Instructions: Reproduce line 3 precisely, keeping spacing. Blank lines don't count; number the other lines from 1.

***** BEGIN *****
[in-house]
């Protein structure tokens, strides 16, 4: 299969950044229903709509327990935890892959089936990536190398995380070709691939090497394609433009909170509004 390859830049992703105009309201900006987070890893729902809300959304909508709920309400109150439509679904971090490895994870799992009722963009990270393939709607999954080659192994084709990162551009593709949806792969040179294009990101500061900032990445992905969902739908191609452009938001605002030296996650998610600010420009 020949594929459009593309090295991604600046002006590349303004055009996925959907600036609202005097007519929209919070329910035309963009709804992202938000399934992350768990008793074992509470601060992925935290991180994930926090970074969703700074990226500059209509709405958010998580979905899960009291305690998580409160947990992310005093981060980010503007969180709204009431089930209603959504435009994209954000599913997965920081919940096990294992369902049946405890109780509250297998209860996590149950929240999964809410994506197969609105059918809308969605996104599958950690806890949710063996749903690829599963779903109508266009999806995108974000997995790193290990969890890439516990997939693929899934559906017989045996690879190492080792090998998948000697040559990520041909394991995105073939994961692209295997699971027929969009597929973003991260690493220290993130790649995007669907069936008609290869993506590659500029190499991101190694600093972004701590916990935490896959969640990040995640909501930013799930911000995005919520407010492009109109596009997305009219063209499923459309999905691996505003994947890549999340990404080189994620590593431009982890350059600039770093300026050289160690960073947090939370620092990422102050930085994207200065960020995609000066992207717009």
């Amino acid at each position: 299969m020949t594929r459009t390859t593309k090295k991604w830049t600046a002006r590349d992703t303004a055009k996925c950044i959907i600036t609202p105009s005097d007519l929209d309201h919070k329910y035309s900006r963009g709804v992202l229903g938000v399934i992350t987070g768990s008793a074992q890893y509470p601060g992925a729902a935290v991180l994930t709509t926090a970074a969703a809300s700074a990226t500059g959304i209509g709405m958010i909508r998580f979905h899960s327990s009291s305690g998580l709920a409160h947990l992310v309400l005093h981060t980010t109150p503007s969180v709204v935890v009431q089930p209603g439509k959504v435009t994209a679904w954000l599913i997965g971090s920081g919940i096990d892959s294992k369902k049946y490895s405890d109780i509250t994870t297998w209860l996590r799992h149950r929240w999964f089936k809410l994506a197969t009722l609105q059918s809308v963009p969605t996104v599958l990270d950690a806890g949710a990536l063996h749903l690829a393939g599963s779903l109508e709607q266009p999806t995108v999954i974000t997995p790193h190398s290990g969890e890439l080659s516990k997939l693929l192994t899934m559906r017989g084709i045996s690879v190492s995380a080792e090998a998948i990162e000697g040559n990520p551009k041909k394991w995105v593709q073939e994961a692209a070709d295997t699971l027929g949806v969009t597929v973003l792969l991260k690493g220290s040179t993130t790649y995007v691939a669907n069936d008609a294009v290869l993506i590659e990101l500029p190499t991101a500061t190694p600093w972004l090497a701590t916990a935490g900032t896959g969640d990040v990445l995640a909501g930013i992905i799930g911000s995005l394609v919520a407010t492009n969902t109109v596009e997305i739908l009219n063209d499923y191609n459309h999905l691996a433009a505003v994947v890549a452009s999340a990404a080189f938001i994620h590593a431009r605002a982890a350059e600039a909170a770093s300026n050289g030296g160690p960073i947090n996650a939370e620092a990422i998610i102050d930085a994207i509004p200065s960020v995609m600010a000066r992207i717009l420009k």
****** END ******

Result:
């Amino acid at each position: 299969m020949t594929r459009t390859t593309k090295k991604w830049t600046a002006r590349d992703t303004a055009k996925c950044i959907i600036t609202p105009s005097d007519l929209d309201h919070k329910y035309s900006r963009g709804v992202l229903g938000v399934i992350t987070g768990s008793a074992q890893y509470p601060g992925a729902a935290v991180l994930t709509t926090a970074a969703a809300s700074a990226t500059g959304i209509g709405m958010i909508r998580f979905h899960s327990s009291s305690g998580l709920a409160h947990l992310v309400l005093h981060t980010t109150p503007s969180v709204v935890v009431q089930p209603g439509k959504v435009t994209a679904w954000l599913i997965g971090s920081g919940i096990d892959s294992k369902k049946y490895s405890d109780i509250t994870t297998w209860l996590r799992h149950r929240w999964f089936k809410l994506a197969t009722l609105q059918s809308v963009p969605t996104v599958l990270d950690a806890g949710a990536l063996h749903l690829a393939g599963s779903l109508e709607q266009p999806t995108v999954i974000t997995p790193h190398s290990g969890e890439l080659s516990k997939l693929l192994t899934m559906r017989g084709i045996s690879v190492s995380a080792e090998a998948i990162e000697g040559n990520p551009k041909k394991w995105v593709q073939e994961a692209a070709d295997t699971l027929g949806v969009t597929v973003l792969l991260k690493g220290s040179t993130t790649y995007v691939a669907n069936d008609a294009v290869l993506i590659e990101l500029p190499t991101a500061t190694p600093w972004l090497a701590t916990a935490g900032t896959g969640d990040v990445l995640a909501g930013i992905i799930g911000s995005l394609v919520a407010t492009n969902t109109v596009e997305i739908l009219n063209d499923y191609n459309h999905l691996a433009a505003v994947v890549a452009s999340a990404a080189f938001i994620h590593a431009r605002a982890a350059e600039a909170a770093s300026n050289g030296g160690p960073i947090n996650a939370e620092a990422i998610i102050d930085a994207i509004p200065s960020v995609m600010a000066r992207i717009l420009k």